Saint Dalmatus had served in the army of the holy emperor Theodosius the Great (379-395) and gained his notice. He left the world somewhere between the years 381-383, and went with his son Faustus to the monastery of St Isaac near Constantinople. St Isaac (May 30) tonsured father and son into monasticism, and they both began to lead a strict ascetic life.
Once during Great Lent St Dalmatus did not eat any food for the forty days. Later he regained his strength and was found worthy of a divine vision.
When St Isaac was approaching the end of his earthly life, he named St Dalmatus as igumen of the monastery, which later became known as the Dalmatian Monastery.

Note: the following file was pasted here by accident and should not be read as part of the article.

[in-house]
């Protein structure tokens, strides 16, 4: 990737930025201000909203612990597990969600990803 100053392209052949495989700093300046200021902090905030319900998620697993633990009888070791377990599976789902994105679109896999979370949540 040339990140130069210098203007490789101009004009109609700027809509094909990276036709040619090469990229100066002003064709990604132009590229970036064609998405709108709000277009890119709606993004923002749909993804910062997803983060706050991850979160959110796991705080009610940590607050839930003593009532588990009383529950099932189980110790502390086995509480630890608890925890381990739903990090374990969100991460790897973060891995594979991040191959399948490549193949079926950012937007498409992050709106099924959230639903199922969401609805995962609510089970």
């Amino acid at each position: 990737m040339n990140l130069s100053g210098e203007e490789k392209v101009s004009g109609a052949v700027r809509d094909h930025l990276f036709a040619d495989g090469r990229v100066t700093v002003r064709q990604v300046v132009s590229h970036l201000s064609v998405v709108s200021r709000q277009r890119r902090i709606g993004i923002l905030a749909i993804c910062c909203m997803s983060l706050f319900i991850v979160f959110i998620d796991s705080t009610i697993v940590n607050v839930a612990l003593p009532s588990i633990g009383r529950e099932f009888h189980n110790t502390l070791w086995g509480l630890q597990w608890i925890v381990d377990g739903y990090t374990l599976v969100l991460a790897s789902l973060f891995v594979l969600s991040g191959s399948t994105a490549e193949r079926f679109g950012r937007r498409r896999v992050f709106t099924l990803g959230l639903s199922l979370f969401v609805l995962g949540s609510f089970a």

St Dalmatus showed himself a zealous proponent of the Orthodox Faith at the Third Ecumenical Council at Ephesus (431), which condemned the heresy of Nestorius.
After the Council the holy Fathers elevated St Dalmatus as archimandrite of the Dalmatian monastery, where he died at the age of ninety (after 446).
St Faustus, like his father, was a great ascetic and particularly excelled at fasting. After the death of his father, Faustus became igumen of the monastery.